2,4-Dichlorophenoxyacetic acid (2,4-D) is the third most applied pesticide in Brazil to control broadleaf weeds in crop cultivation and pastures. Due to 2,4-D’s high mobility and long half-life under anoxic conditions, this herbicide has high probability for groundwater contamination. Bioremediation is an attractive solution for 2,4-D contaminated anoxic environments, but there is limited understanding of anaerobic 2,4-D biodegradation. In this study, methanogenic enrichment cultures were obtained from Amazonian top soil (0—40 cm) and deep soil (50 -80 cm below ground) that biotransform 2,4-D (5 µM) to 4-chlorophenol and phenol. When these cultures were transferred (10% v/v) to fresh medium containing 40 µM or 160 µM 2,4-D, the rate of 2,4-D degradation decreased, and biotransformation did not proceed beyond 4-chlorophenol and 2,4-dichlorophenol in the top and deep soil cultures, respectively. 16S rRNA gene sequencing and qPCR of a selection of microbes revealed no significant enrichment of known organohalide-respiring bacteria. Furthermore, a member of the genus Cryptanaerobacter was identified as possibly responsible for phenol conversion to benzoate in the top soil inoculated culture. Overall, these results demonstrate the effect of 2,4-D concentration on biodegradation and microbial community composition, which are both important factors when developing pesticide bioremediation technologies.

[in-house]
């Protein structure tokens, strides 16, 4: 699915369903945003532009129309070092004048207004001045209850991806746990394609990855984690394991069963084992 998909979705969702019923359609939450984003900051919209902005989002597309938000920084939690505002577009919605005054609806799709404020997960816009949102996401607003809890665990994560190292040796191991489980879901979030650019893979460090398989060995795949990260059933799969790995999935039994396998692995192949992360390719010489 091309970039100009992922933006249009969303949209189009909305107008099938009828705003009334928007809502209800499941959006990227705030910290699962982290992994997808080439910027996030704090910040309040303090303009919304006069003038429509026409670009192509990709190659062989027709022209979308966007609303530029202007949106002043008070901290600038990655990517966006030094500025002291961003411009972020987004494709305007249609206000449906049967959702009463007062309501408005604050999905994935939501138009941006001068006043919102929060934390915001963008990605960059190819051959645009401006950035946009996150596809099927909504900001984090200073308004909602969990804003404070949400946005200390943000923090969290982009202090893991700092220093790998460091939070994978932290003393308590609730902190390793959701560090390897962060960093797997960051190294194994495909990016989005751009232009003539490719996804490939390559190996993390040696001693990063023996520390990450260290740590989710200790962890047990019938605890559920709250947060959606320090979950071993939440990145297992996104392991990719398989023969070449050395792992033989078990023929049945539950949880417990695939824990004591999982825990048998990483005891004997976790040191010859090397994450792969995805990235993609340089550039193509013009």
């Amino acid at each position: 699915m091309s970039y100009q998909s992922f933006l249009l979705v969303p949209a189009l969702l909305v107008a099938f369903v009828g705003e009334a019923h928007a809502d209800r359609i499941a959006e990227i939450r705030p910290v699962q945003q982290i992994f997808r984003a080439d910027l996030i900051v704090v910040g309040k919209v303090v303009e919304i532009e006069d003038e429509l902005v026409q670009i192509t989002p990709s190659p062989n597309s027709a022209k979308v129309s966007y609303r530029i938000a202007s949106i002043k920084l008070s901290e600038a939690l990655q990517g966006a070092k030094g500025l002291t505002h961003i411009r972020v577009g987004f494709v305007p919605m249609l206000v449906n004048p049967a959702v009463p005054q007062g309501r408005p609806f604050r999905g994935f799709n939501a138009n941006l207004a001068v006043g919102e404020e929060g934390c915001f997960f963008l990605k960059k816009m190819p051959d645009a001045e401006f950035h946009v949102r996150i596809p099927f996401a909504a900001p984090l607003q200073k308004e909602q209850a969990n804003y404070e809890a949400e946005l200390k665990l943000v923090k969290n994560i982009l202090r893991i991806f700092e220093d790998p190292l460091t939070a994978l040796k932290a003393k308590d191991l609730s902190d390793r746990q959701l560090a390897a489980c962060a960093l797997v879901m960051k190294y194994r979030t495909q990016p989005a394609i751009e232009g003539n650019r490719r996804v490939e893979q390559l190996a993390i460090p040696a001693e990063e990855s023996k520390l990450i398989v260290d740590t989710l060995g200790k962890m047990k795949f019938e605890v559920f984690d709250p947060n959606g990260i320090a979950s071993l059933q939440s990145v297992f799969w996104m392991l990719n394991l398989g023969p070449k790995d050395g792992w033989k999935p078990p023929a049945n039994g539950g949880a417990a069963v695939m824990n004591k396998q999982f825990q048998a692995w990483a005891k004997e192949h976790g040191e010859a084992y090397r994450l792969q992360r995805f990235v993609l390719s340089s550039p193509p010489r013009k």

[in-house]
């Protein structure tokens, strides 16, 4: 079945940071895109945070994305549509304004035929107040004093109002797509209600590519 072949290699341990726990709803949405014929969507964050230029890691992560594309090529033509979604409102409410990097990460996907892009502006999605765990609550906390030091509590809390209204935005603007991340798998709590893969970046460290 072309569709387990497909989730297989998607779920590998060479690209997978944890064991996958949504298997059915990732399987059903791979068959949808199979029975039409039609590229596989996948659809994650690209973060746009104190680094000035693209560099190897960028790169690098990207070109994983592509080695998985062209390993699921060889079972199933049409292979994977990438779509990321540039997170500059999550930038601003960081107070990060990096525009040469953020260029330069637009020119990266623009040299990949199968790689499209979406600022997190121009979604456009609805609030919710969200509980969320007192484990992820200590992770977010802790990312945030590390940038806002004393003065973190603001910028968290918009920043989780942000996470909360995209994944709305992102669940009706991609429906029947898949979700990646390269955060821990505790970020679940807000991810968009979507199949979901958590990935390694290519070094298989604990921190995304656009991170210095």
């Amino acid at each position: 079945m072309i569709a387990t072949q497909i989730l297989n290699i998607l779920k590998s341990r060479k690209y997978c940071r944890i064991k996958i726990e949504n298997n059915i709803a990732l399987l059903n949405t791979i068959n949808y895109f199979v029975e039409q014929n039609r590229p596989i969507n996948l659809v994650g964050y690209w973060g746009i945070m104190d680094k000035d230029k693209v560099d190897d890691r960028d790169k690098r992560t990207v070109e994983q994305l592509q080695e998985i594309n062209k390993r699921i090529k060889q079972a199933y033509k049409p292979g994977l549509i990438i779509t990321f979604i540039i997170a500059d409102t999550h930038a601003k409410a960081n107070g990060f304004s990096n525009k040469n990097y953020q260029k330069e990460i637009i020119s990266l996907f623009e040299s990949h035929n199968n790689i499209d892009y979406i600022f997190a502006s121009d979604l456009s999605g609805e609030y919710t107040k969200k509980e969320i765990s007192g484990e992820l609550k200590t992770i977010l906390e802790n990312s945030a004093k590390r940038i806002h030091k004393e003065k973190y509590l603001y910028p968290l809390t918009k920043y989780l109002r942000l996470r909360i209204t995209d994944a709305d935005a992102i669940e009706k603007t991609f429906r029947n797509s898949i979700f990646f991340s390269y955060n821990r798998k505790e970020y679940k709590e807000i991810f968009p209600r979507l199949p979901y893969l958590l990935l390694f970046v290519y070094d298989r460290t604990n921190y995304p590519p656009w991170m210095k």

- 2,4-Dichlorophenoxyacetic acid
- Microbial diversity